Great small businesses: @latetothepartypeople !

This week I interviewed a great small business: @latetothepartypeople!

  1.  Why did you want to start a business?

“Starting a business is always something that I’ve been interested in. Over the years I’ve managed several brands where I really learned all the aspects of running a small business. You need to be able to wear many hats when you’re getting things off the ground. When I made the decision to start Late to the Party I knew I was ready. “

2. How did you come up with your business name? 

“For some reason this was so hard for me! I landed on Late to the Party (LTTP) for a variety of reasons. First, I always tend to be a juicy 15 minutes late to things and second, I was getting this business started a little later in my career. Plus I just think it’s an endearing phrase.”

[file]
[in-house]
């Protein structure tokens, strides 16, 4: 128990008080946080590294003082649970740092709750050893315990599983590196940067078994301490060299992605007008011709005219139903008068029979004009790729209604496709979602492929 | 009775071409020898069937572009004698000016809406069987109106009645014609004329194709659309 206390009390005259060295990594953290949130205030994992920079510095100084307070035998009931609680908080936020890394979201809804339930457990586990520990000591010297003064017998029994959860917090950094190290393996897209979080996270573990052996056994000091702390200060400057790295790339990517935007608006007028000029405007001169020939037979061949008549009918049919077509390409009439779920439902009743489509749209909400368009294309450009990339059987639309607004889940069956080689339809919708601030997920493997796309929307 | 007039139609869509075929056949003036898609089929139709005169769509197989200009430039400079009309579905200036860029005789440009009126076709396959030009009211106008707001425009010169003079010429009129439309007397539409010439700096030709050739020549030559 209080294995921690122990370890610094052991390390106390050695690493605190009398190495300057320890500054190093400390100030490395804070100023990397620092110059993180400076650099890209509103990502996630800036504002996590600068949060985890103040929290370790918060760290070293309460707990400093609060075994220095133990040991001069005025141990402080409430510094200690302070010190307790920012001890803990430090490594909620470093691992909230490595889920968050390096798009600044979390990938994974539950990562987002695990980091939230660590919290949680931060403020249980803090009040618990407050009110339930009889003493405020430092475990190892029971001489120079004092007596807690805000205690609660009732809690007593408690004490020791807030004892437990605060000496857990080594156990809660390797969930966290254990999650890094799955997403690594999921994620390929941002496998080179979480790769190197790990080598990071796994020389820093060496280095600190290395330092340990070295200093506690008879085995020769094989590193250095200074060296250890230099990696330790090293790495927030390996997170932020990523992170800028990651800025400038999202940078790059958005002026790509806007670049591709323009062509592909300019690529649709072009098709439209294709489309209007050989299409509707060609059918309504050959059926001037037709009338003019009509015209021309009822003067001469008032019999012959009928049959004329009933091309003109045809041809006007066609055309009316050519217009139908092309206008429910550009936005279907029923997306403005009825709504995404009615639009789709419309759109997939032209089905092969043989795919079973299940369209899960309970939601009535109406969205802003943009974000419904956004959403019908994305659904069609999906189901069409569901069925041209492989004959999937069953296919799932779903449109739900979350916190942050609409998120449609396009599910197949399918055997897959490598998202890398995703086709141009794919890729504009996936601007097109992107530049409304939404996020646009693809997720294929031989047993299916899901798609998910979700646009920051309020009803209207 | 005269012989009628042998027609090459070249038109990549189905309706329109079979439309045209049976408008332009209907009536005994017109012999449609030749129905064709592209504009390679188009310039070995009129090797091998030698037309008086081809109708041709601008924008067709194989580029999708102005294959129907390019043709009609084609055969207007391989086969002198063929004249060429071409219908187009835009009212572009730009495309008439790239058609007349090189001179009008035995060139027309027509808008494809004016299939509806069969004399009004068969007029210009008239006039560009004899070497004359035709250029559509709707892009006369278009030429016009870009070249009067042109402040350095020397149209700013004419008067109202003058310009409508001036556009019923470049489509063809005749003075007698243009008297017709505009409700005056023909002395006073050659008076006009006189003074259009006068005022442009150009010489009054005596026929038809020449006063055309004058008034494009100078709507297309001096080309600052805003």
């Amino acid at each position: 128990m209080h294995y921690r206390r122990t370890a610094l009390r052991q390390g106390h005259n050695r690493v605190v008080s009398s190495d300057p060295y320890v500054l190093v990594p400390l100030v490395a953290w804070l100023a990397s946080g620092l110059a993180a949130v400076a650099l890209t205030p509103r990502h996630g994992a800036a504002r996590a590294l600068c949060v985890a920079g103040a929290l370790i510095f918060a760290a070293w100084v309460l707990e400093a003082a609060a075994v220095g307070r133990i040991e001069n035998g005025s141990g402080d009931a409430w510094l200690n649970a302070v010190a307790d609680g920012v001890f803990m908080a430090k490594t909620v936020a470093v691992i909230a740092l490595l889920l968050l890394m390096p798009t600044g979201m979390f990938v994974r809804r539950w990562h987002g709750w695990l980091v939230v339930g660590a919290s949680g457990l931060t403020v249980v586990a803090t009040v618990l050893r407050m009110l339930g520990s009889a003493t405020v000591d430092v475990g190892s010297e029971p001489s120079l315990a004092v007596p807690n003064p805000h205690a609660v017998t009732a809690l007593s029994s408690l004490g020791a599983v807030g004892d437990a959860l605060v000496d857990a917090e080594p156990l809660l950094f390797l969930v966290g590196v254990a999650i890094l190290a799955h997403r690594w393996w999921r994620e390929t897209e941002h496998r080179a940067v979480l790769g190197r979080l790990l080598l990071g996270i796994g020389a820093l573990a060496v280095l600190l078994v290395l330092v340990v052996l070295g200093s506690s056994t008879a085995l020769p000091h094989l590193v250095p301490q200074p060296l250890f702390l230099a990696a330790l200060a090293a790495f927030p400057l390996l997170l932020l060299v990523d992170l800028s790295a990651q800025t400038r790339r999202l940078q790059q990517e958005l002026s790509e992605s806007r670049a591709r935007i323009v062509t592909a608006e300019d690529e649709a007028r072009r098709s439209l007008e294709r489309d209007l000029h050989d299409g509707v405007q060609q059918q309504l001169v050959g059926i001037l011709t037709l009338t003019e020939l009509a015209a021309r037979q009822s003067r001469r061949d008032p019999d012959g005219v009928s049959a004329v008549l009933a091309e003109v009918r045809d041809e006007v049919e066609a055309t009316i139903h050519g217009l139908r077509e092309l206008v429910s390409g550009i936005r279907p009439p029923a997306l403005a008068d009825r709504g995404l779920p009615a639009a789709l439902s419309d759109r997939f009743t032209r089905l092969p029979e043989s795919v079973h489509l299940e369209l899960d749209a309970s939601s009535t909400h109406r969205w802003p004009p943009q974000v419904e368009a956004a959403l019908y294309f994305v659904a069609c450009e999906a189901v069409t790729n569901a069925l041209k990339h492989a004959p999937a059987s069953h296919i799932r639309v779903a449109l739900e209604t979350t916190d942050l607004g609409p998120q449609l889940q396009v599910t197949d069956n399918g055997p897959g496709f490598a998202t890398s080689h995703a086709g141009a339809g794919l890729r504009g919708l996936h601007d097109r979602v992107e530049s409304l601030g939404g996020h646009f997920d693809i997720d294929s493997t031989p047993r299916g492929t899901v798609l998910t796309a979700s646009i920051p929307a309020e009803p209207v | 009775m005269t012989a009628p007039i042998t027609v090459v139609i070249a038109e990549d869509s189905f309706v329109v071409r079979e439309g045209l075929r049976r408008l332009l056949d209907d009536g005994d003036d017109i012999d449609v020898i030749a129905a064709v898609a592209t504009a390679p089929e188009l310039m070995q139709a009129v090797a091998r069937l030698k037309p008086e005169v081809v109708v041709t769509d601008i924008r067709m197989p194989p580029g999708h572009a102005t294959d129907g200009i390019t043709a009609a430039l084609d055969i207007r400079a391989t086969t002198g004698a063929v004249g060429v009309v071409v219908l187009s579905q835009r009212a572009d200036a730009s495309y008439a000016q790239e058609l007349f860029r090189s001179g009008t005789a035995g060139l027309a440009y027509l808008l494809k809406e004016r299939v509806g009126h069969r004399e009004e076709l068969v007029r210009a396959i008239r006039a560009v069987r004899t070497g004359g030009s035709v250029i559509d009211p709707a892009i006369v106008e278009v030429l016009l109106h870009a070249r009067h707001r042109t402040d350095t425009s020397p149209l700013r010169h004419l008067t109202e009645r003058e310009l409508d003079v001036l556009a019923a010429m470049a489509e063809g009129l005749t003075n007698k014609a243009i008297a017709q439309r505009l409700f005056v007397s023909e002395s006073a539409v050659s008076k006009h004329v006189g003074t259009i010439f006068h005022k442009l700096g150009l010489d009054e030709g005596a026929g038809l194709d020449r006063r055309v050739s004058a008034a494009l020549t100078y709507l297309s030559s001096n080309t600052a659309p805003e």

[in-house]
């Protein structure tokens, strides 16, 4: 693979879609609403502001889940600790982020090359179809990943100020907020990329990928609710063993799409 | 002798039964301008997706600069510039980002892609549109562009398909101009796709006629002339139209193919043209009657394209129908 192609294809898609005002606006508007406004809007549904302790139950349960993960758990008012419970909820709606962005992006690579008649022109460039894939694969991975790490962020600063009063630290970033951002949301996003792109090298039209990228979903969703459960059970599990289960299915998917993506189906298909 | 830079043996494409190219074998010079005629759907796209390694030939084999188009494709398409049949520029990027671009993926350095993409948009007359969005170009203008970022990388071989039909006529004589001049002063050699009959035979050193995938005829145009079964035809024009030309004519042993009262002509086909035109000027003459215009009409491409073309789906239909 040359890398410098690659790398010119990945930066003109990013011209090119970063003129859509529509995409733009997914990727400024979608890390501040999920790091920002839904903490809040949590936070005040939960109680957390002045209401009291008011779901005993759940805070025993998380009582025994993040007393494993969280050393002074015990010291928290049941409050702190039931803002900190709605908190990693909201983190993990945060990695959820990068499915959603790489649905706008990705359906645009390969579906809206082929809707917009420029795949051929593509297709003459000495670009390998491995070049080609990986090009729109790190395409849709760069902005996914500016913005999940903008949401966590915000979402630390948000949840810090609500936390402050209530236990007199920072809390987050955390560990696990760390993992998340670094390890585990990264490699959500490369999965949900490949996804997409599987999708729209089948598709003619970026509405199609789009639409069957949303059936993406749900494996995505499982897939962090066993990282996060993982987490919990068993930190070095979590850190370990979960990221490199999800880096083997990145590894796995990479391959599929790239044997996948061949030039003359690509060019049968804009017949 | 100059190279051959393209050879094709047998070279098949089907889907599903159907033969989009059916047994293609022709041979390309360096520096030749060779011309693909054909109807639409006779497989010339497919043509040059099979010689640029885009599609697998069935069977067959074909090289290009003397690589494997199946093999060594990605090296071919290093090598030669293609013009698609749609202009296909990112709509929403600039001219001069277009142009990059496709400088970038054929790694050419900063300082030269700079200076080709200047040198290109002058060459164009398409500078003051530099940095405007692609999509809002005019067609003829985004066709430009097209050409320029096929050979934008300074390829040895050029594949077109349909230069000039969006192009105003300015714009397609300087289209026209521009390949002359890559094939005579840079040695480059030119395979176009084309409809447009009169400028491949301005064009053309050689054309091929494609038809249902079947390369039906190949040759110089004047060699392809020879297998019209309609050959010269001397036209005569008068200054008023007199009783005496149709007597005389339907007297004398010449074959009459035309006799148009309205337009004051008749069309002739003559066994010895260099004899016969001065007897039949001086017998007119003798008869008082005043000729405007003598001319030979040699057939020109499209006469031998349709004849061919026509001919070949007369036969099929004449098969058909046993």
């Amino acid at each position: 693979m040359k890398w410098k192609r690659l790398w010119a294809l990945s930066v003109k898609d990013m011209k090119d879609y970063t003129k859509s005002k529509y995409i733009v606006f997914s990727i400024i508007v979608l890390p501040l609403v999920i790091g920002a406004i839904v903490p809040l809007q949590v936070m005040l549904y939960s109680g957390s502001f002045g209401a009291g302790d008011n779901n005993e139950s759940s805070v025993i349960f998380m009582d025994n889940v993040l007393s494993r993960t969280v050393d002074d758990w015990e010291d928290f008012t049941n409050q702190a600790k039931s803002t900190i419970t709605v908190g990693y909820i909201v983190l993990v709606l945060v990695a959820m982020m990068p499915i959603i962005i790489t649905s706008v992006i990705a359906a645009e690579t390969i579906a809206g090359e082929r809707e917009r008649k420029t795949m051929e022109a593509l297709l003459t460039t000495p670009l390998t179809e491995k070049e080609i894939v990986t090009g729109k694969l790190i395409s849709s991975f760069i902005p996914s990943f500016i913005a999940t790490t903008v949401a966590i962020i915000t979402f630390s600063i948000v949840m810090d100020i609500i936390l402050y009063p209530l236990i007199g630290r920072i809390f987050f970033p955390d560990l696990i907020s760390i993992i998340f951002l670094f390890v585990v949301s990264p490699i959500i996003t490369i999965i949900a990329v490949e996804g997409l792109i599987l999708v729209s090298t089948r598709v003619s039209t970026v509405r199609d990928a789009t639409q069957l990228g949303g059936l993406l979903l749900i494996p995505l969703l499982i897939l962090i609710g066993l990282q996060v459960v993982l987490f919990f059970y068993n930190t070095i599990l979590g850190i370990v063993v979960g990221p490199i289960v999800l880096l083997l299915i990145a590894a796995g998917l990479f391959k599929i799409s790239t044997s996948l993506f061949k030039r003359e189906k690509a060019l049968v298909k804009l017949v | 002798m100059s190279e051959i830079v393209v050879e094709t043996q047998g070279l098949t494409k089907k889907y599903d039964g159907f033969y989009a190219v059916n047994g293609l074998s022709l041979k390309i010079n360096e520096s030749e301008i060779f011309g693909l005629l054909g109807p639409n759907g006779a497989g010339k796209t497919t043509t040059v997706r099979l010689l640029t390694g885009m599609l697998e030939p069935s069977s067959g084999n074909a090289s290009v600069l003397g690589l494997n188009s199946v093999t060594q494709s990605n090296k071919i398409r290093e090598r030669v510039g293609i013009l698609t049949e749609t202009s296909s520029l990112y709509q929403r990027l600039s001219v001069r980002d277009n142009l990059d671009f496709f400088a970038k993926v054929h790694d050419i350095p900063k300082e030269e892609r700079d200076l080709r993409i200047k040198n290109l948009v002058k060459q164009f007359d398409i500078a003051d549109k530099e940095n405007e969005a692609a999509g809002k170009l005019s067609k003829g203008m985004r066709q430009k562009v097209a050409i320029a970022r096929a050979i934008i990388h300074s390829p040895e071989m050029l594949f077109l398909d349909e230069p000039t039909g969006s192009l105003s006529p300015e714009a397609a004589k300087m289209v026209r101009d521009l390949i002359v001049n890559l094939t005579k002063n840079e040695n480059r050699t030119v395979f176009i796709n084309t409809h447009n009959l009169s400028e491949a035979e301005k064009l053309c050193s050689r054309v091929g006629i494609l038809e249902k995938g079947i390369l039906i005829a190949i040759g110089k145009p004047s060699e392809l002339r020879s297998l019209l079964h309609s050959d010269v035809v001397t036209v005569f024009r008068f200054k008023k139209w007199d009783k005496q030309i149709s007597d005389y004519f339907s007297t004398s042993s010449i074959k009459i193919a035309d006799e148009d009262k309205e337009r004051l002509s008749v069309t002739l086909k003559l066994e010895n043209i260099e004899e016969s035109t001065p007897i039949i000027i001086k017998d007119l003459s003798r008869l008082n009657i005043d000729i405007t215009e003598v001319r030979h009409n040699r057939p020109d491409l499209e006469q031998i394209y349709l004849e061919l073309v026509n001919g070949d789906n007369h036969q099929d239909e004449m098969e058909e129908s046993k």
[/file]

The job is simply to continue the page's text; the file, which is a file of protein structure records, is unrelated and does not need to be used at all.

3. Where do you find the fabrics when creating your pieces? 

“This is probably one of my favorite parts of the process. I’m a lifelong thrifter. My mother was an antique dealer and would take me with her when looking for treasures. I would comb the racks of clothing and linens while she was busy looking for furniture and housewares. To be honest, it planted this seed in me and I became addicted to the thrill of the hunt. There’s something really satisfying about finding interesting textiles in unexpected places vs going and buying them in a traditional fabric store. I find all my fabrics in thrift stores, estate sales, flea markets etc. I like to think that the fabrics find me. I then adopt them, take them home, and give them a new life.”

4. What is the most popular item in your store? Why it is so popular?

“I would definitely say our hats! I’ve done 2 drops of the hats and they have sold out in 24 hours both times. I think it’s really appealing to people because it’s this classic silhouette but elevated with an unexpected vintage print. They are something that you can wear all year long and they work for all genders and ages.”

5. What is your favorite pattern that you created so far and why?